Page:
Guthion (azinphos-methyl) is still an effective and cheap way to control codling moth in most cases, but Dr. Jay Brunner, a Washington State University entomologist based in Wenatchee, Washington, is urging growers to try to manage without it. The newer alternatives don’t give quite the same level of control, they cost more, and require better coverage on the tree, but Brunner said there are other considerations: Newer products are considered safer for workers.
Reentry intervals are much shorter (usually 4 to 12 hours compared with 14 days for Guthion), and employees using them don’t need cholinesterase tests that are required by Washington State for workers handling organophosphates or carbamates. They’re also less harsh on the environment and wildlife, and buffer zones are not required when the newer products are used next to streams and rivers. Most of the products allow the survival of biocontrol agents in the orchard.
In addition, codling moth has been developing resistance to Guthion in some areas. “I think it’s time to start preparing for an environment where we don’t have organophosphates available or they’re more restricted than they currently are,” Brunner told growers at the Washington State Horticultural Association’s convention. “We know we have a list of materials that can be effective if used properly.” Rimon (novaluron) is a new pesticide that should be available this season in Washington under a special local needs exemption. It has provided good control in trials.
Know new technology
Brunner said it’s important to know how to use some of the new technologies, and part of it is faith. For example, Esteem (pyriproxifen) is an insect growth regulator that prevents the larvae from molting successfully into the pupal stage. However, the caterpillars don’t die. They can molt a couple of extra times and get quite big.
Whereas traditional pesticides kill larvae on contact as they crawl across the residues, most of the newer insecticides, such as Assail (acetamiprid), Calypso (thiacloprid), Intrepid (methoxyfenozide), Rimon (novaluron), and the codling moth virus, act by ingestion, Brunner said.
Some of the products are ovicides. Oil, Assail, and Calypso are applied after the eggs are laid, but Esteem is applied so it covers the plant surface before the eggs are laid to prevent the development of the eggs. Intrepid and Rimon work either way and offer some flexibility in how they might be applied.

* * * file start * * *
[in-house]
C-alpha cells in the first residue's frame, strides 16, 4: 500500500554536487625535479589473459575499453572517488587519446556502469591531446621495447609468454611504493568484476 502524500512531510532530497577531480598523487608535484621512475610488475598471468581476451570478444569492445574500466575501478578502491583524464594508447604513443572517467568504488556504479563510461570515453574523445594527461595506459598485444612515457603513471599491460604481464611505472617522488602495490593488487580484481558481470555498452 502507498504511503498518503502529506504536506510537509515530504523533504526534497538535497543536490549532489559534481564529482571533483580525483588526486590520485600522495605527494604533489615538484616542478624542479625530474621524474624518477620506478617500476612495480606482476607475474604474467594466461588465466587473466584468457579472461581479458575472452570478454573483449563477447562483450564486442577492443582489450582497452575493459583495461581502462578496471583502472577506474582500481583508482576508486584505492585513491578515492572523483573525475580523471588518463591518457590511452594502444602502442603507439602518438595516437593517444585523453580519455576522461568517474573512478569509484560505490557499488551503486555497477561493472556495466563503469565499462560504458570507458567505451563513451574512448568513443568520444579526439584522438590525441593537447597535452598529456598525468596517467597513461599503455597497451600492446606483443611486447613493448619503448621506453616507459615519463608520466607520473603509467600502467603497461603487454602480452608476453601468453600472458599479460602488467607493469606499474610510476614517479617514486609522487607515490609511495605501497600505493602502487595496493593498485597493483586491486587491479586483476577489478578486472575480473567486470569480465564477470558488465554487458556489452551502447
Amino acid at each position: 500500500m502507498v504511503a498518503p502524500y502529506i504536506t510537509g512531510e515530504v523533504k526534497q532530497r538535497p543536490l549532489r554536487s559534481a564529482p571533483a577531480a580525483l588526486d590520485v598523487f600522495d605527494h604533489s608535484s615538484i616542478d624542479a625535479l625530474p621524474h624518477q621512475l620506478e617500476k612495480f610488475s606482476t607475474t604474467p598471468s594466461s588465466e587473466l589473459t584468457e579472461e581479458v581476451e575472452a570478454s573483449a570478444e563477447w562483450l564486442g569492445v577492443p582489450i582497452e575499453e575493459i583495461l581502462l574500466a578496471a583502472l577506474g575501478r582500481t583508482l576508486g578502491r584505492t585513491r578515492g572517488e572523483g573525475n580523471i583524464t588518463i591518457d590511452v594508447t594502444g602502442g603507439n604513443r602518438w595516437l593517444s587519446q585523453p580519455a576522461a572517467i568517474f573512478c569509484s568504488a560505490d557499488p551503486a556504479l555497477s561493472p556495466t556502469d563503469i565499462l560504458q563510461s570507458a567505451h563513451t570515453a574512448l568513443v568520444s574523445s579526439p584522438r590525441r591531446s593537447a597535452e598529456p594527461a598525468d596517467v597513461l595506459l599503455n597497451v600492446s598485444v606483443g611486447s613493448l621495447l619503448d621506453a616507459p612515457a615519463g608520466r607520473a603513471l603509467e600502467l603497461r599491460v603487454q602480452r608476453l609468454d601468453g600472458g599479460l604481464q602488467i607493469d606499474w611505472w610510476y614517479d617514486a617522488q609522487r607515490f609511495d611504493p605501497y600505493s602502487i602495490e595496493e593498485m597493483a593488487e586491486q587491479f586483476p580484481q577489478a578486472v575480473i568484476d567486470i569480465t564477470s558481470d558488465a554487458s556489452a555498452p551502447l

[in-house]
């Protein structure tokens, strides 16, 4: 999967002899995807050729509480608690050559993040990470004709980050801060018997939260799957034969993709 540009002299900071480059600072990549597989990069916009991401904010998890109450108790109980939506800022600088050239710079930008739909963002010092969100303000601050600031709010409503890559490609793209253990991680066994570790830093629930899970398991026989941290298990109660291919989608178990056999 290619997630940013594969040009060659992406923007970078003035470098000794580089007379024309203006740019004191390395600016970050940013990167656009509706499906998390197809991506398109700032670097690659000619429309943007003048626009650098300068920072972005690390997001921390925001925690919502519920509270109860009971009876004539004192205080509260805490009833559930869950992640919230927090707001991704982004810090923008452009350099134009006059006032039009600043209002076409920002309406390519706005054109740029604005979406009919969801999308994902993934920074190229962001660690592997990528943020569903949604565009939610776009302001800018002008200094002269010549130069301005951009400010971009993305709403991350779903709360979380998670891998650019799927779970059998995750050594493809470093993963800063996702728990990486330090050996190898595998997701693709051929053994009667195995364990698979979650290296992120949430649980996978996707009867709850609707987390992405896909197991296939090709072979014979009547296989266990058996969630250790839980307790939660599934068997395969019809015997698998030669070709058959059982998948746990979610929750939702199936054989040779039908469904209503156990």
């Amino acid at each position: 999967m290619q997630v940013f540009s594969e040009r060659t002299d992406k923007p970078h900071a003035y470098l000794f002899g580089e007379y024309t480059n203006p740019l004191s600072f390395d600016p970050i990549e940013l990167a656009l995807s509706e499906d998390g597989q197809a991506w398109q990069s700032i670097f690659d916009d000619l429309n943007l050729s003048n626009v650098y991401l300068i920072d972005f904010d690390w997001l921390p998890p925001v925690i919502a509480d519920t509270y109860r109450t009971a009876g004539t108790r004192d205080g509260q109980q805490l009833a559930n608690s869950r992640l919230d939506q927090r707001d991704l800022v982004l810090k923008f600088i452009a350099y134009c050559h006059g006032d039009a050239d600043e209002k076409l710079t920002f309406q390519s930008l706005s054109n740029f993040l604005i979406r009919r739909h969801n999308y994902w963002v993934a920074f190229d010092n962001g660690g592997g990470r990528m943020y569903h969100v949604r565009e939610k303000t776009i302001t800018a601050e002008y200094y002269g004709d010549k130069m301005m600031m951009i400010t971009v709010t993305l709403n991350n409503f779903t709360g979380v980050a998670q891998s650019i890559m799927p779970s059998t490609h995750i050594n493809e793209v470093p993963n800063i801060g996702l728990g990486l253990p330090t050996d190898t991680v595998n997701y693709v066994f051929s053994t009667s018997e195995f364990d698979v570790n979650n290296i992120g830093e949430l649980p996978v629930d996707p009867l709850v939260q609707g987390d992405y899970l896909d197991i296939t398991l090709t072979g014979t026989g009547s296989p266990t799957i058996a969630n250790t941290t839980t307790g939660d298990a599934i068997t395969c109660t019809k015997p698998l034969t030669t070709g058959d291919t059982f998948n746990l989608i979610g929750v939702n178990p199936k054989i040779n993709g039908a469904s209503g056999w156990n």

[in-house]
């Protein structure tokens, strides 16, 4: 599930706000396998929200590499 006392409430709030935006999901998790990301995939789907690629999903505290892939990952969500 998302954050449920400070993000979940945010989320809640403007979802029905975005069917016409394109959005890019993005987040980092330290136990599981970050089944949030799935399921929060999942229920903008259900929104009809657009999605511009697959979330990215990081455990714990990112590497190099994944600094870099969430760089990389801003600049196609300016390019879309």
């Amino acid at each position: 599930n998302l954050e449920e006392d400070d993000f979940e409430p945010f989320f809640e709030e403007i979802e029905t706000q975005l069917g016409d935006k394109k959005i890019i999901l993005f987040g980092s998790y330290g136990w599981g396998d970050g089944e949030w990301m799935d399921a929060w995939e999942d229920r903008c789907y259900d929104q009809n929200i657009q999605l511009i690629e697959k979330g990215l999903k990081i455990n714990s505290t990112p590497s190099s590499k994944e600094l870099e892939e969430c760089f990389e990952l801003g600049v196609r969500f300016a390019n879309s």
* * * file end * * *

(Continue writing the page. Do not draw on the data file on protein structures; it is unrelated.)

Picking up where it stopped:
A traditional control program for codling moth and leafrollers begins with Lorsban (chlorpyrifos) and oil in the dormant season, and three Guthion applications and possibly one application of the organophosphate Imidan (phosmet) during the growing season.
In a softer program, Lorsban might be used at the delayed dormant stage, but Assail or Calypso might be used in place of the second Guthion spray and Intrepid in place of the third. Although the newer products are not quite as effective as Guthion, under normal pressure the grower would not see a difference, Brunner said. Intrepid is not as effective in a high-pressure situation, but an added benefit is that if there are leafrollers in the orchard, it will suppress those at the same time.
A program without any organophosphates might start with oil at the delayed dormant stage in place of Lorsban and an ovicide such as Rimon or Esteem at petal fall, which will also control leafrollers. Then, a larvicide, such as Assail or Calypso, can be used to target the first generation, and Intrepid for the second generation. All these programs work best in combination with mating disruption, which can help reduce pesticide use, Brunner said.
The different classes of chemistry should be alternated to avoid development of resistance, he cautioned. Don’t use the same chemistry against codling moth when leafrollers are present and then again against leafrollers. Don’t use Assail for the first generation of codling moth and Calypso for the second because they are both in the neonicotinoid class of pesticides. “The best resistance management strategy is not to use insecticide unless you have to,” Brunner said, urging growers to monitor orchards and only apply insecticides when justified.
New products with different modes of action can also be used in tank mixes. For example, oil could be applied at 200 degree days to kill the eggs laid since the beginning of the codling moth flight. Brunner said oil can be very effective if the coverage is good. Then, a tank mix of an ovicide (Rimon or Intrepid) and a larvicide (Assail or Calypso) could be applied as a delayed first cover spray at 350 degree days.
The ovicide would kill the eggs that the oil missed or were laid after the oil treatment, and larvicide would kill the small larvae as they attempted to enter the fruit. When the tank mix application is delayed to 350 degree days, the products should have enough residual activity to cover the entire first generation, Brunner said. This could be followed by a combination of a different larvicide and ovicide or the codling moth granulosis virus in the second generation.
Entrust (the organic formulation of Success) has been useful in organic orchards for bringing codling moth under control where damaged fruit has reached unacceptable levels of perhaps 10 to 15 percent, Brunner reported. “We’ve been able to rescue many of these orchards with Entrust in combination with pheromones.”
Geraldine Warner was the editor of Good Fruit Grower from 1992-2015. During her tenure, she planned and prepared editorial content, wrote for the magazine, and managed the editorial team.
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